Since so many people were being drafted, work opportunities were numerous. People joined in mass migration to the cities to take up jobs that were left behind. Youngsters were earning money themselves for the very first time, and adults earned more than they thought possible. Ben's father got a job driving a tractor for a construction company, helping clear lots and put up rentals for the thousands of people flooding into the cities. Previously he had been working in the Golden Globe Brewery as foreman of the bottling division. Ben's mother, however, stayed a housewife throughout the war. "Takin' care of me and my bro'." as Ben calls it.
Just like everywhere else, Richmond was preparing for the worst. Blackouts were practiced. Ben's father was captain for their block, and some nights he would put on a steel hardhat, pick up a flashlight with a cover over its top, and walk out around the block, making sure everyone's lights were off after a specified time. This was all done so that if enemy planes went on night raids, they wouldn't know where to drop their bombs. The streetlamps had special caps put over them, to keep the light from shining up into the sky, and nobody could drive without installing shielded headlights. (Not that there were many cars being driven. Gas was rationed, as well as were tires.)
Near Alameda, Ben saw large groups of blimps held earthbound by long, thick cables. "It's not the blimps, it's the cables", Ben told me, "Because they're almost invisible in the air, and if a plane ran into one of them..." (He chuckles, and I get the point.) If a plane were to hit one of those cables, if would be cut in half. Even a clip off one of the wings could send a plane out of control and down into the ocean.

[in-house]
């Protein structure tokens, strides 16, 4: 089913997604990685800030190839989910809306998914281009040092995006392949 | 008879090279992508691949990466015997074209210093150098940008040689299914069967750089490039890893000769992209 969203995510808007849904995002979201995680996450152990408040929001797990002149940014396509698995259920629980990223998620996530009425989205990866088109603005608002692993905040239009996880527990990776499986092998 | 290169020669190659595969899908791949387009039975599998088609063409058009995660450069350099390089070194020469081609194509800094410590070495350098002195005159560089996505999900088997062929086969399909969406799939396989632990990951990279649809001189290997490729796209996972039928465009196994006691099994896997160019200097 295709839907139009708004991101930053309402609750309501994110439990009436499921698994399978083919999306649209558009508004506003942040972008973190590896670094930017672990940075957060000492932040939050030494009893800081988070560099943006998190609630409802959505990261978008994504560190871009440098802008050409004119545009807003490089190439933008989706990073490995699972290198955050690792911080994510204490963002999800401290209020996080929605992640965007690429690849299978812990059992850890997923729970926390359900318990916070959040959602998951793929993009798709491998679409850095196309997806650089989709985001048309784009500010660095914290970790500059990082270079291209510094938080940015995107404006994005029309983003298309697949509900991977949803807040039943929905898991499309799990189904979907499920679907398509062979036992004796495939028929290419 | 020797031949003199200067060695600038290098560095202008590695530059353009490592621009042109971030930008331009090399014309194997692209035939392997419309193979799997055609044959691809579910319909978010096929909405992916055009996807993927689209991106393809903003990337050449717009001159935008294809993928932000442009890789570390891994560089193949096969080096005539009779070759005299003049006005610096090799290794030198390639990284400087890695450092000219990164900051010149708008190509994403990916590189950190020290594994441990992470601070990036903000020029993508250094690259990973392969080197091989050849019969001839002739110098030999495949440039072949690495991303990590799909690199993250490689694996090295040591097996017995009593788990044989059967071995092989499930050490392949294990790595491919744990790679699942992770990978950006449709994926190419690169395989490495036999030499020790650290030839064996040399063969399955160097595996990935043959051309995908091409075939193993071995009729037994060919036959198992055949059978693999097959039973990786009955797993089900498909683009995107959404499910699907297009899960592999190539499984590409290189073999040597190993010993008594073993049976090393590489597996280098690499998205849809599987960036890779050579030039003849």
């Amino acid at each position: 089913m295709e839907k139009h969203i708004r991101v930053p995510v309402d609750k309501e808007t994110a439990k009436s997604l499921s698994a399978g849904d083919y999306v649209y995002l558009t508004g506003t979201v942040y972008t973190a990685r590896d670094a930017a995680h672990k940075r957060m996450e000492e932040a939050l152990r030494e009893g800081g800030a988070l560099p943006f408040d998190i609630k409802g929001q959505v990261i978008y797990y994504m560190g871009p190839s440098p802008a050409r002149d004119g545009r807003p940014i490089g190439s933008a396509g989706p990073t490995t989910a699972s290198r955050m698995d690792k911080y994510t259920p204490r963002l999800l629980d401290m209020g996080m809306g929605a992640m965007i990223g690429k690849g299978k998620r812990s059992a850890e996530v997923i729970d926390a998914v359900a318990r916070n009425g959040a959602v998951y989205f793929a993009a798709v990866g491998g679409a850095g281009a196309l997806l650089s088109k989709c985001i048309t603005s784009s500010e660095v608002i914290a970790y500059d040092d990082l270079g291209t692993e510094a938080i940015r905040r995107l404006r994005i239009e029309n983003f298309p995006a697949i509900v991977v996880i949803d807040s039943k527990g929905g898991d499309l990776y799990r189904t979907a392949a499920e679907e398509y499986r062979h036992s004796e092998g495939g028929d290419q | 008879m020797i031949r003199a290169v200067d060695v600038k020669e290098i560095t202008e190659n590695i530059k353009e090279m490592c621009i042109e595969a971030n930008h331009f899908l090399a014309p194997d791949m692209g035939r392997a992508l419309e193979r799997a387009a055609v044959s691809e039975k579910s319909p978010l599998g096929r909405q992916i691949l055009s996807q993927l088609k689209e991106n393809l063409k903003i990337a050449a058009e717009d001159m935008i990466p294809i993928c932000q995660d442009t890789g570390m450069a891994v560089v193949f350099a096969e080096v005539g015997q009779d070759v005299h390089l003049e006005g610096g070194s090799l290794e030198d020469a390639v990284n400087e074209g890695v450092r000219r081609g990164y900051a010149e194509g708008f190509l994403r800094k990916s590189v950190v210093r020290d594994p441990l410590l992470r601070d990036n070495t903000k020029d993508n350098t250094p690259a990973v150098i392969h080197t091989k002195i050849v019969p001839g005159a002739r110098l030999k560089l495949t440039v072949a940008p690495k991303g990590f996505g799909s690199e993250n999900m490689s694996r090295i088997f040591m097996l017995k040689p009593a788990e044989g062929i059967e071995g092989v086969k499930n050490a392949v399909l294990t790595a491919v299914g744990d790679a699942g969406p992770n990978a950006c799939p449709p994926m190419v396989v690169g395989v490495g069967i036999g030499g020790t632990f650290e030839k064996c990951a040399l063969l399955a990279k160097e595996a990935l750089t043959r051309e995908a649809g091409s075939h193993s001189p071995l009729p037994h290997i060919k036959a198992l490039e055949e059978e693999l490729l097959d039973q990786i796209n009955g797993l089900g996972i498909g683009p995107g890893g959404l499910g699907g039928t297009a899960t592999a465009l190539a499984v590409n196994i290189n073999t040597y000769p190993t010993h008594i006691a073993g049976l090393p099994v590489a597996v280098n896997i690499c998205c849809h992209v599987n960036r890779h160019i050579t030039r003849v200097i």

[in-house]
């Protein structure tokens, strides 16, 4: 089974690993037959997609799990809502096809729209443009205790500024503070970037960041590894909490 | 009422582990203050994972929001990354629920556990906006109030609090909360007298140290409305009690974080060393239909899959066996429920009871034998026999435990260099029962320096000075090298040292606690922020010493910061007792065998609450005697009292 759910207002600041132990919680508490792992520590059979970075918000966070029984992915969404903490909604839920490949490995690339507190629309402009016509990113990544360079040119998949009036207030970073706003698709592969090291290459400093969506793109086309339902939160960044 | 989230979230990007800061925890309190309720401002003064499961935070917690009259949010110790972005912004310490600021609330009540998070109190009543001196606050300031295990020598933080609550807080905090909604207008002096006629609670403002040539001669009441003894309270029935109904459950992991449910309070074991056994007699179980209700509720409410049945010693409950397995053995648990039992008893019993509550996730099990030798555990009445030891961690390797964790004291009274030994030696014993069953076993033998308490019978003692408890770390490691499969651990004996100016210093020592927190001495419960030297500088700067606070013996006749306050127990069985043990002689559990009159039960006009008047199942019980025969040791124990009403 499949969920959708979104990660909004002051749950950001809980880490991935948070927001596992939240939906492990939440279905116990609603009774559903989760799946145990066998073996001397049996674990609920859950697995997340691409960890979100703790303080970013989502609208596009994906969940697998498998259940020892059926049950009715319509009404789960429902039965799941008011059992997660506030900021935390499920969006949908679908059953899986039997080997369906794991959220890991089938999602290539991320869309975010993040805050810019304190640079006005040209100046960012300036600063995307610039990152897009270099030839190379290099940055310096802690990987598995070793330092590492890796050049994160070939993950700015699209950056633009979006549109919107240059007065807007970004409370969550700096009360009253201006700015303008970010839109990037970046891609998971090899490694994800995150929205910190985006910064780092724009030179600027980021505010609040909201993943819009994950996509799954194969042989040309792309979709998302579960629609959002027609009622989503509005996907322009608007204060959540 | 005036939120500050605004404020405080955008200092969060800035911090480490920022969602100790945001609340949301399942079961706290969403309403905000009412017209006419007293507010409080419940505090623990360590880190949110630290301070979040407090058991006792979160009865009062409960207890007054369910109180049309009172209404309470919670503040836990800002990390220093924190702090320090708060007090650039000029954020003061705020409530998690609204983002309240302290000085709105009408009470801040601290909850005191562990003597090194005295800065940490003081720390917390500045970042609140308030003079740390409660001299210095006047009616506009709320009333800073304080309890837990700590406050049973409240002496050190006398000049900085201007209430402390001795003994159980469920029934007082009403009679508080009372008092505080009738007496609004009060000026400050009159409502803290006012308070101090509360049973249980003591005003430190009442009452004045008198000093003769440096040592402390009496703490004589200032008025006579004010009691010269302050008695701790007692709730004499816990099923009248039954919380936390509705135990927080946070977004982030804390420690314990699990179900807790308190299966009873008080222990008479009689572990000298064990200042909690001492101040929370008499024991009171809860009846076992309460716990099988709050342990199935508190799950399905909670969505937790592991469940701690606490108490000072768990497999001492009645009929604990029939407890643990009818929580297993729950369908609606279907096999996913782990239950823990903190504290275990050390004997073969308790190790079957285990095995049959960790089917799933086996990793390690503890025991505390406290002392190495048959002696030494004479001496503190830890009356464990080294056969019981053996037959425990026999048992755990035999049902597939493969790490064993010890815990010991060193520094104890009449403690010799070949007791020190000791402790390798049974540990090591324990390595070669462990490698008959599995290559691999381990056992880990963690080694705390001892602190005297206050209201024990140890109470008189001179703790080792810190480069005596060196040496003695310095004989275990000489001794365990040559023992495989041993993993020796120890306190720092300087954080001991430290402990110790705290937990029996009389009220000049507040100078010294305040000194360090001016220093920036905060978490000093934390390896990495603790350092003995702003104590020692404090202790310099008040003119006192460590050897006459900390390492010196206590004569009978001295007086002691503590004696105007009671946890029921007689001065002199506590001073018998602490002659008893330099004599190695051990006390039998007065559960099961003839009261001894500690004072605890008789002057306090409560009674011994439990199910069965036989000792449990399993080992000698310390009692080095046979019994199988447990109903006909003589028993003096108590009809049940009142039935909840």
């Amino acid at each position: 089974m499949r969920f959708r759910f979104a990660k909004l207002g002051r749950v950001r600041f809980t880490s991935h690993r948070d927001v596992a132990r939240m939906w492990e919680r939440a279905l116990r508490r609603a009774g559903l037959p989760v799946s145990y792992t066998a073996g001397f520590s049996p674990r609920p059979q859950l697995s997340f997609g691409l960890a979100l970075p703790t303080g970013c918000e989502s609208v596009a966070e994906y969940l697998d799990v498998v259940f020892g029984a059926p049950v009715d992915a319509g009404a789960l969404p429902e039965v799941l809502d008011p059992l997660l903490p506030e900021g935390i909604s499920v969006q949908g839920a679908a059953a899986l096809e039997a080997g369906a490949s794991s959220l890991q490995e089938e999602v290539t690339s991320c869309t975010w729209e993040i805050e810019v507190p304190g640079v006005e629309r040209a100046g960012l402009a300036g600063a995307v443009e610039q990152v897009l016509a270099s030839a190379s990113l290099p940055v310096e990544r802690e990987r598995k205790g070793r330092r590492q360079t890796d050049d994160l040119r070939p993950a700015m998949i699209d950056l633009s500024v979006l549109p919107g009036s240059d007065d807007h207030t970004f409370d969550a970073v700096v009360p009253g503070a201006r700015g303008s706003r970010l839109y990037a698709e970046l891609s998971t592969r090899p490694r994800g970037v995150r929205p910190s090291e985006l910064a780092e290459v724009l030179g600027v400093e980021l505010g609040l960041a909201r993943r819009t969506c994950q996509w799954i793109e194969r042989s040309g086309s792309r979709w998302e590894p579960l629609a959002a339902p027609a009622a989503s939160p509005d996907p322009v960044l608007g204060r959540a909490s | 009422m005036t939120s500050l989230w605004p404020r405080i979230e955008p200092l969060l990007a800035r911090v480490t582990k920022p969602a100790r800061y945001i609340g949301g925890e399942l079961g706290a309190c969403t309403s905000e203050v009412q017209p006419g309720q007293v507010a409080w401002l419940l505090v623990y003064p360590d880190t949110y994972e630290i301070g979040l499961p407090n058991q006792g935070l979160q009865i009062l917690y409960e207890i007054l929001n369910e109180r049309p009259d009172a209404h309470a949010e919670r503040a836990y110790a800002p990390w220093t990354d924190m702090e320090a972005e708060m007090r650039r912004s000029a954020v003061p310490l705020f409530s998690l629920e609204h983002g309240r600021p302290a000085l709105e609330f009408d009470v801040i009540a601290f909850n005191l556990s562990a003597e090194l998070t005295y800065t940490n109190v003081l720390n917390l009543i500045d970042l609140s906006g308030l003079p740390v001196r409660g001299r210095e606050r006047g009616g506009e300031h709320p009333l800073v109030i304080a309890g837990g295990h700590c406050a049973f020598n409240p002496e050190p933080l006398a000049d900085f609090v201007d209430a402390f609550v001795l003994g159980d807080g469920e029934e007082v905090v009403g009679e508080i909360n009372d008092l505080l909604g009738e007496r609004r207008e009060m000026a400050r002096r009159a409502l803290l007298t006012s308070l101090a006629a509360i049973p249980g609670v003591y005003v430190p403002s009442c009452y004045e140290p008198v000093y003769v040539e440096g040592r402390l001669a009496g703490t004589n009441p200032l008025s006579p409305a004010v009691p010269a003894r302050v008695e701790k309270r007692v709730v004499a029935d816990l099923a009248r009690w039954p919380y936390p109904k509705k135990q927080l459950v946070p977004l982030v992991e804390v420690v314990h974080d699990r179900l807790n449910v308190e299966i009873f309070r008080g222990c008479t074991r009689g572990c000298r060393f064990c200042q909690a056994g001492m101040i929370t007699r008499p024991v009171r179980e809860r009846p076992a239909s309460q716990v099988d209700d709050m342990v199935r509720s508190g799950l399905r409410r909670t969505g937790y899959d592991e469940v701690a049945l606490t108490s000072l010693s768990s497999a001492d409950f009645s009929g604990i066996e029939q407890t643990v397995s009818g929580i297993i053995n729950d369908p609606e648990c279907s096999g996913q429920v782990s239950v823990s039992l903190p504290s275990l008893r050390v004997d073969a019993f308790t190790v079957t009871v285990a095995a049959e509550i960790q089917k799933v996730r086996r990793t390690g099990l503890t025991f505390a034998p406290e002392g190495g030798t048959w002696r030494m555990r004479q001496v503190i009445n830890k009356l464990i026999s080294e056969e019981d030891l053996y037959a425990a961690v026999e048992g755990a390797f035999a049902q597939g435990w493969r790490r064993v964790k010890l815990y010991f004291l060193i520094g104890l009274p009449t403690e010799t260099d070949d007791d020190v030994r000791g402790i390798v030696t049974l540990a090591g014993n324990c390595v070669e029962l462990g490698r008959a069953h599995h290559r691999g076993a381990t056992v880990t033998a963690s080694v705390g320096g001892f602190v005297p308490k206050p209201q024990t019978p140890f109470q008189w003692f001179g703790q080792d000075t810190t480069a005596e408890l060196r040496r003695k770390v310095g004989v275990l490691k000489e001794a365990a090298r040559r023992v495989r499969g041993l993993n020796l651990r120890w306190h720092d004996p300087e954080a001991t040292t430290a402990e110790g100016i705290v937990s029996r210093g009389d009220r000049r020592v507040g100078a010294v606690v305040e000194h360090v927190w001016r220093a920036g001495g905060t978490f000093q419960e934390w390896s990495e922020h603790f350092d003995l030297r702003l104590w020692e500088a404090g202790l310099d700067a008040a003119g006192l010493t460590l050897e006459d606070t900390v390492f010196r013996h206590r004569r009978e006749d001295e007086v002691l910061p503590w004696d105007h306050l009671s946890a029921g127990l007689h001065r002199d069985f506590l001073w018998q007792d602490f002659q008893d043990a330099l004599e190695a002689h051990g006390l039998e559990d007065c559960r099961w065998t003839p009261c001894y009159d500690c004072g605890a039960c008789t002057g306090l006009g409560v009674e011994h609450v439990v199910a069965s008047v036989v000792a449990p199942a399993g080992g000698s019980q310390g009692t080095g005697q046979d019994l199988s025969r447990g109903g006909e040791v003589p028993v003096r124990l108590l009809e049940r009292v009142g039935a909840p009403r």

The schools took precautions too. Students were taught to duck and cover when an alarm sounded, with their heads under their desks, similar to earthquake drills today. It was at school that Ben had first heard about the bombing of Pearl Harbor, when the principal stopped by his class to tell them.
Trains filled with troops would sometimes pass through Richmond, and since Ben lived two blocks from the railroad station he often got to see them. They would stop and accept various gifts from the citizens, resting and stretching their legs before going on their way again.
There have been mixed feelings as to whether or not President Roosevelt made a good decision when he entered the war. Ben said: "I don't think he had any choice." He went on to tell me that Roosevelt had, in a sense, almost saved the world, because the Nazi war machine was gaining momentum and it finally took U.S. effort to stop it. According to him, "I think the only reason we won the war is because we had more guns than they did."
When asked what he thought of Hitler, Ben promptly replied "He was a maniac -- Crazy." This was the usual opinion of him in America, for obvious reasons. In fact, it is still loosely in debate right now as to whether or not Hitler really was crazy. During our conversation, the possibility that Hitler might actually have won the war came up. Ben told me: "It's probable though, looking back, that he would have been assassinated later on."
As with any war, propaganda soon appeared in many places. There were war movies and war songs, and a great many war novels later. Ben, being a kid at the time, was mostly interested in cartoons, and of course many of them became war oriented. In them the "Japs" were short, bald men with huge buck teeth and squinty eyes, and always talked with a funny accent. "I remember you could go down to the local movie theater and see twenty-four cartoons in a row for a quarter," Ben said. "And they played war songs on the radio, and in all of them we were going to 'Get the Japs' and 'show 'em who's boss' and things like that. One of them went 'And we'll go THPTPT in Der Fuhrer's face!'"
According to Ben, the War didn't have that much of an effect on him because he was too young. He was lucky, in that no one in his family had been drafted except for two distant cousins, and he had known very little about them. There are some who carry the scars of family deaths and suffering for the rest of their lives, but he knew neither in the War. Apparently it was all a part of growing up in America.